Ask them what makes for good filmmaking, and these strong, silent types will turn downright loquacious. Leadership, they’ll tell you. Dependable, talented colleagues. Creative risk-taking. An eye for spotting talent and knowing a good story. Above all, perhaps, the will to hold fast to one’s core convictions.
Those also rank among the principal themes of “Invictus” (the Latin word for “unconquered”), which takes its title and philosophical cues from an 1875 verse by British poet William Ernest Henley that concludes with the lines, “I am the master of my fate: / I am the captain of my soul.” Mandela has said that the poem helped sustain him spiritually during the 27 years he spent imprisoned at Robben Island after being convicted for his anti-apartheid activism.
“How can a man spend 27 years in prison, then come out and forgive his jailers?” Freeman asked. Because “they forgave him too. He was convicted primarily not because he was treasonous in his speech, but he was head of Umkhonto we Sizwe, which was the Spear of the Nation,” the military wing of the “He was a terrorist, as far as they were concerned,” Freeman said. “But he understood how to work kindness.”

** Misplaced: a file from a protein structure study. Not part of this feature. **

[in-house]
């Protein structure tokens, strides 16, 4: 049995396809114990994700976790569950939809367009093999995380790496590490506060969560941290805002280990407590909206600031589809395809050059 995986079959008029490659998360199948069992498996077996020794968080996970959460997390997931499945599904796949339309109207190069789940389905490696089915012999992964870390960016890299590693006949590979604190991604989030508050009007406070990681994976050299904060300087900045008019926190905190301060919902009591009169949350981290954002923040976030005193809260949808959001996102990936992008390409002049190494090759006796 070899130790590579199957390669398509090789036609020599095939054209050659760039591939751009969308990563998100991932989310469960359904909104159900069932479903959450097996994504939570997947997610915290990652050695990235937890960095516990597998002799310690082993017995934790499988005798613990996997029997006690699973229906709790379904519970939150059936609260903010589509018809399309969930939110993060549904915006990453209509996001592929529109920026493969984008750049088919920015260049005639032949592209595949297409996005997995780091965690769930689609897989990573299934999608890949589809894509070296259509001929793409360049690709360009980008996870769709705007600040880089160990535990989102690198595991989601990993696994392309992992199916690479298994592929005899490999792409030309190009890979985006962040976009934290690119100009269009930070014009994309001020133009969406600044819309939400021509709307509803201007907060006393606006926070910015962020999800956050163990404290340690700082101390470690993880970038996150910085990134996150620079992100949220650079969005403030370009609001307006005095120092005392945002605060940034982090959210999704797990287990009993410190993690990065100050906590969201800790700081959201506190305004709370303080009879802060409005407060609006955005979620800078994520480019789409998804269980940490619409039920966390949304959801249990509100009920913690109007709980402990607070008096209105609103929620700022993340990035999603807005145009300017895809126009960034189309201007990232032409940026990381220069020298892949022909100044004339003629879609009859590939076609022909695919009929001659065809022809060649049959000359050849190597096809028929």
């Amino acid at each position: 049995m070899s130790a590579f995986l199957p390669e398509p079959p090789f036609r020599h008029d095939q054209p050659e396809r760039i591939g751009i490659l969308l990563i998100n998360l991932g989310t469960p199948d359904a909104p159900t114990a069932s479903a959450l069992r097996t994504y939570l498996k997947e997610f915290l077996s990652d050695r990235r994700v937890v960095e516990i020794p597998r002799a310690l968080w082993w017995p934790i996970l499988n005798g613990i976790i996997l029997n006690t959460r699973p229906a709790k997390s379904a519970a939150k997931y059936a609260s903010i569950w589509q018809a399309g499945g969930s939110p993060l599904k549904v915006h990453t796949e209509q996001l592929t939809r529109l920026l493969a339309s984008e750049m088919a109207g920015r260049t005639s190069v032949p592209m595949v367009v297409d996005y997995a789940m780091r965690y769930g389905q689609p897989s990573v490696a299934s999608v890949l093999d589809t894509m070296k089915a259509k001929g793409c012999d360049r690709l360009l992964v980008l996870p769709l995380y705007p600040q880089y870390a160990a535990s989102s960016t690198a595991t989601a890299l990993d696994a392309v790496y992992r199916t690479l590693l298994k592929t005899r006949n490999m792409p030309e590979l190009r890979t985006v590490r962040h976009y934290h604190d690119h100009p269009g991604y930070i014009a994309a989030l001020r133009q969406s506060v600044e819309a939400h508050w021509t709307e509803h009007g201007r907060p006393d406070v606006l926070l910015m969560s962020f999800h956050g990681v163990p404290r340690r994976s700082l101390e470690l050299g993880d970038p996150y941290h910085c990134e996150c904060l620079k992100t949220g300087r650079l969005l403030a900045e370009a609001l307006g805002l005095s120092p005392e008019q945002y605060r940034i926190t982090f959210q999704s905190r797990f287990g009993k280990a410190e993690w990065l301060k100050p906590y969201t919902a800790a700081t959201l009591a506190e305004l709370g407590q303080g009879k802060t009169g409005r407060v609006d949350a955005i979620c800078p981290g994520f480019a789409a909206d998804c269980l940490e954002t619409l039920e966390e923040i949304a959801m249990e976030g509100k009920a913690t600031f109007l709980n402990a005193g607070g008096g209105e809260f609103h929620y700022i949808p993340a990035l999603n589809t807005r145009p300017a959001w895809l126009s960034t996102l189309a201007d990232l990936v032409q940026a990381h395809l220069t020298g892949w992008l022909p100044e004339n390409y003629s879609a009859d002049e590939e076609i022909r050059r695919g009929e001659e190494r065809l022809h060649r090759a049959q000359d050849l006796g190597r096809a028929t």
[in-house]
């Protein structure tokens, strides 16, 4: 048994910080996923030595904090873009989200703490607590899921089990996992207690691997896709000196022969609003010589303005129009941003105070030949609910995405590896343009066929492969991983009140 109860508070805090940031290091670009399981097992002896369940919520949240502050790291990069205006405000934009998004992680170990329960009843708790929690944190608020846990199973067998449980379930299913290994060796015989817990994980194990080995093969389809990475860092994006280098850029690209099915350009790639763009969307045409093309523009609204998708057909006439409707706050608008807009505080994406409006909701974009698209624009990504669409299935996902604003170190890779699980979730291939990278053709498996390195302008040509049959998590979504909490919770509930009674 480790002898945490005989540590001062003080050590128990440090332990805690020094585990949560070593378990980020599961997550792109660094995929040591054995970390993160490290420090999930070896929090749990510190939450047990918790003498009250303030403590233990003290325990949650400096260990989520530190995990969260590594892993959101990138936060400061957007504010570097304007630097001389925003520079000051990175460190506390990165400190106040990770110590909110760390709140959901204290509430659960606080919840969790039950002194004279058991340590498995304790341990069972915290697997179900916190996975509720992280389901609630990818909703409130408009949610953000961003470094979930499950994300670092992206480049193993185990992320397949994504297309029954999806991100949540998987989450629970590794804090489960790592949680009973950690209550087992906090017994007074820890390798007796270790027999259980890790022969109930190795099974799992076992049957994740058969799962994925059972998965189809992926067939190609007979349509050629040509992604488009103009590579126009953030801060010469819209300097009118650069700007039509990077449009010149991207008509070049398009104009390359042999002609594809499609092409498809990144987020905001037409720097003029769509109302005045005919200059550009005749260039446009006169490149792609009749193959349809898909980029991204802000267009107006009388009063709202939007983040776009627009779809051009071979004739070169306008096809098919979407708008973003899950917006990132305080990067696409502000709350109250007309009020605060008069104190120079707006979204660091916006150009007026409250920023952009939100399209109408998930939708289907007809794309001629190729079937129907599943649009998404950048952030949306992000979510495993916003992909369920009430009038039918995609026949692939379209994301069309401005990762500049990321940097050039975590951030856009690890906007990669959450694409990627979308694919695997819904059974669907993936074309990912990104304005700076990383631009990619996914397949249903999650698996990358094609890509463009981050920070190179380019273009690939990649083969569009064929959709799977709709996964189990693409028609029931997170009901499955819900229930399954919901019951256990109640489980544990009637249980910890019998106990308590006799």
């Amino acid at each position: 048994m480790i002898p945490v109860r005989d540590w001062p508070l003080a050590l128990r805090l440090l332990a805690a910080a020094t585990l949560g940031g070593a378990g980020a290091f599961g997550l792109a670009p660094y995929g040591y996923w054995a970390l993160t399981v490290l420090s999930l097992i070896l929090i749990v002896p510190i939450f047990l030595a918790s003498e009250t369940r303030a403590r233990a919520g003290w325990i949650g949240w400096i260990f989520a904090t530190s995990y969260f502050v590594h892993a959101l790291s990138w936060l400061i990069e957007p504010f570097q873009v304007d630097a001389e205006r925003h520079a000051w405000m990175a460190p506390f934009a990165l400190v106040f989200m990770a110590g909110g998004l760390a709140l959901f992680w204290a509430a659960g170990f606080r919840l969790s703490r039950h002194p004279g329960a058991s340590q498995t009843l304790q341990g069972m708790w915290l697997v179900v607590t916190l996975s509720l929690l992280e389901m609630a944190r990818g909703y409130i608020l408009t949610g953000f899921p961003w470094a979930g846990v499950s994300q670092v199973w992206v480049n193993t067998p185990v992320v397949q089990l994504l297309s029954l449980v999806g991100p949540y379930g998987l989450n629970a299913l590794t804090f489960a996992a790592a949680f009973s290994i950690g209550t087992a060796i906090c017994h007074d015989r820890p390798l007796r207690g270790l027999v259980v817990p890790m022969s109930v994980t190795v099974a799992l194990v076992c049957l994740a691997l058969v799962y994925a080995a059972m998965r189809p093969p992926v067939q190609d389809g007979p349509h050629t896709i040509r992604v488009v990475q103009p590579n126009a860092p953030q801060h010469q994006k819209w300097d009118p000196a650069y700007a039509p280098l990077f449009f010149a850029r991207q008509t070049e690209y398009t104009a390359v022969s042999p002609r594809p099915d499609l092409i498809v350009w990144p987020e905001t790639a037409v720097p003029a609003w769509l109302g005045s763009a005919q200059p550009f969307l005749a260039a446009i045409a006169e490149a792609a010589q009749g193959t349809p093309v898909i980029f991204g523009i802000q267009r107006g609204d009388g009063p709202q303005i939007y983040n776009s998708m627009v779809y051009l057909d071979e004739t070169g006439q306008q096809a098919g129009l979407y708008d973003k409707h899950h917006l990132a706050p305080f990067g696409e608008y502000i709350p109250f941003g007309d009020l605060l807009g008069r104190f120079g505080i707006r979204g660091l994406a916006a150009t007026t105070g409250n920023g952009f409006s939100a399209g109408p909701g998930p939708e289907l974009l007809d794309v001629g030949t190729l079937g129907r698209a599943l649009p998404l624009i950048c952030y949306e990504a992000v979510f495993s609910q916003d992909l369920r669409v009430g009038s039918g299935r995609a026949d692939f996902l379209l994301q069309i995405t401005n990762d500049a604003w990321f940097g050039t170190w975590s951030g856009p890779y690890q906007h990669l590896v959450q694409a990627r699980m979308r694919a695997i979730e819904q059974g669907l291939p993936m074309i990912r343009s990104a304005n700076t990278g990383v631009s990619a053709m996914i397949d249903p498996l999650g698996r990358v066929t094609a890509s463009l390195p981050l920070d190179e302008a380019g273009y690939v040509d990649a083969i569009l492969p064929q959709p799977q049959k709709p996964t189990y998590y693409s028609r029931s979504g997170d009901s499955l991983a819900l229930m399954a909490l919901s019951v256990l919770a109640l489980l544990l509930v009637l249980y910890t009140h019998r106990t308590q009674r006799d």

Indeed, “Invictus” quietly posits the radical idea that empathy, reconciliation and forgiveness can accomplish more in life than any amount of macho posturing or bullying, violent behavior.
Set mainly in 1995, the screenplay by Anthony Peckham recounts a pivotal event that unfolded during the intense opening months of Mandela’s presidency. The country still was struggling to master the abrupt transition from a society based on apartheid, or legally enforced racial separatism, to a color-blind “Rainbow Nation” (in Mandela’s formulation), in which all would feel welcome. Meanwhile, South Africa’s fledgling democracy was shaky, and many feared civil war might break out. (Warning: Spoilers ahead.)
Sensing the potential symbolic healing value of the upcoming rugby World Cup tournament in South Africa, Mandela worked to get the country’s black majority to rally around the nearly all-white Springboks national rugby team. Although blacks largely regarded the team as an odious legacy of the former white-minority ruling class, they ended up embracing Springboks and cheering it on to a stunning upset victory in the final against New Zealand’s ferocious All Blacks (so named for their monochrome uniforms).
To achieve his national unity ends, Nelson also had to inspire the Springboks players to stretch beyond their customary mediocrity. He did this in part by forging a friendship with team captain Francois Pienaar, played by Matt Damon. The film thus becomes, among other things, a study in leadership styles.
Yet while “Invictus” chisels its way through several profiles in courage, one hovers over the film: that of wily, charismatic Mandela. “He has some kind of brilliance that we don’t know about that would make him take a long-shot bet and take big swings at the bat, and make things happen,” Eastwood said. “And he didn’t seem to let anything get in his way. He just did what he felt was right.”